Child coordinator resigns in protest

January 07, 1993|By Anne Haddad | Anne Haddad,Staff Writer

Contending that her position is too important to be given second-class status, the county's child and youth coordinator is resigning when her contract expires March 5.

Leslie Hinebaugh, whose title originally was child care coordinator for the county, began work March 1990 on an annual, contractual basis.

"For someone who did as much work as I did and affected the community the way I did, it really needs to be a full-time position," she said. "And I thought it was time to move on."

Although Ms. Hinebaugh works 37 1/2 hours a week, she is paid hourly with no sick time, holidays or benefits such as health insurance. Her pay is $11.54 an hour.

Ms. Hinebaugh has 20 years of experience in day-care management and early childhood education. She has a master's degree in child care-administration.

Given her qualifications, she said, she deserved a full-time job.

If the county would give her one, Ms. Hinebaugh said, "I would stay."

She said she hopes to seek a job in public policy or advocacy, such as with the Maryland Committee for Children, a private, nonprofit agency based in Baltimore.

Ms. Hinebaugh said she has not personally asked for full-time status, but she said directors for whom she has worked have asked and have been turned down during county budget hearings.

Jolene Sullivan, director of the county Department of Citizen Services, declined to comment on Ms. Hinebaugh's resignation, saying she couldn't speak about personnel matters. Ms. Hinebaugh's job was shifted to that department two years ago, after originating in the Department of Recreation and Parks.

"There isn't the commitment there that I need," Ms. Hinebaugh said of the Carroll County government. "I have to feel what I'm doing is important to the people I work for."

She said she does not believe that the commissioners feel her position is necessary, although she strongly believes it is.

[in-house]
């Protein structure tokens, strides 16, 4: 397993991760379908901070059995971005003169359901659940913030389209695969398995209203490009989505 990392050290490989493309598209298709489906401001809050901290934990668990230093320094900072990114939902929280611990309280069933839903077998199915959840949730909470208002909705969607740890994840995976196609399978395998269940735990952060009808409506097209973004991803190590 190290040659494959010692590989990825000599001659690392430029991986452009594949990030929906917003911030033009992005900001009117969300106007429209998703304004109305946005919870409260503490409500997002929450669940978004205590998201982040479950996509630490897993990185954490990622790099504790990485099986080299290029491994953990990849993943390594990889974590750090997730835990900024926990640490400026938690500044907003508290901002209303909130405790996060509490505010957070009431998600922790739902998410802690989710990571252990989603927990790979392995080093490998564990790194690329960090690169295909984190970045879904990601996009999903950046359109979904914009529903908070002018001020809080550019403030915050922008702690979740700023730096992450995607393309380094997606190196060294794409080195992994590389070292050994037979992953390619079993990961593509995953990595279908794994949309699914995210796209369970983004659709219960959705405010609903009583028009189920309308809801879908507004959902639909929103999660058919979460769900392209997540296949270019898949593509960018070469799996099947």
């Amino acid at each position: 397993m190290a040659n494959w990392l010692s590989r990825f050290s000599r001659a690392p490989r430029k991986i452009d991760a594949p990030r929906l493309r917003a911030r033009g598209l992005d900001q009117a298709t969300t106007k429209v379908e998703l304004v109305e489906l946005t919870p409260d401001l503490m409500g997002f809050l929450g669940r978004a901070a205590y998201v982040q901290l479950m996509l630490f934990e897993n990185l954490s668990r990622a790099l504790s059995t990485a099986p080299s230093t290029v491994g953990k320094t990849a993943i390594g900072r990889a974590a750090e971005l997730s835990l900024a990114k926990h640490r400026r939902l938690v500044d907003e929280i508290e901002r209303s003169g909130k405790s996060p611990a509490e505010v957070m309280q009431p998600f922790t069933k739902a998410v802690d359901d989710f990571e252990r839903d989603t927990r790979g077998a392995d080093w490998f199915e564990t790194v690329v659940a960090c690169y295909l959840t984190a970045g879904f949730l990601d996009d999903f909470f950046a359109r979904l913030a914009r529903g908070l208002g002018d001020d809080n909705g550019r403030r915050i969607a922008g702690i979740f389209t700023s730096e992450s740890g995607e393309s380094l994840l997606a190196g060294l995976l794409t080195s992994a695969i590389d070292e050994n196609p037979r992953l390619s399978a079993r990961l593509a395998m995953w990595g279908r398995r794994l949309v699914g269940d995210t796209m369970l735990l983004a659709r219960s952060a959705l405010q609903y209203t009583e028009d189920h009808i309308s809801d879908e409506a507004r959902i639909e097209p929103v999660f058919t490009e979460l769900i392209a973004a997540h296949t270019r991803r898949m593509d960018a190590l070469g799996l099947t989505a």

"We have so many people in child care," she said. "We need the backing of government to say, 'Yes, it's important.' "

In addition to the 5,000 children in licensed care in the county, Ms. Hinebaugh estimated another that 6,000 to 7,000 babies and children are in unlicensed homes, whether illegally or with family members.

"People call every day and say, 'I don't have child care and I start work on Monday,' " she said. "It takes two incomes in this county to buy a home."

Since she began her position, there have been cases of parents leaving their children in cars in parking lots while they worked, and one case of a 14-month-old baby who was left in a crib while the family was at work.

Ms. Hinebaugh has:

* Begun a child-care resource and referral service for families and providers. The list is available in the Carroll County Public Library.

* Consulted with people opening day-care centers or starting home day care. She currently is working with the Rev. Rudy Tidwell of Faith Baptist Church, which is building a day-care center.

* Worked with towns in the county to make zoning easier for home day-care use.

* Made a request that led to Carroll Community College creating an associate of arts degree program for child care.

* Helped get a child-care program started at Carroll County Career and Technology Center.

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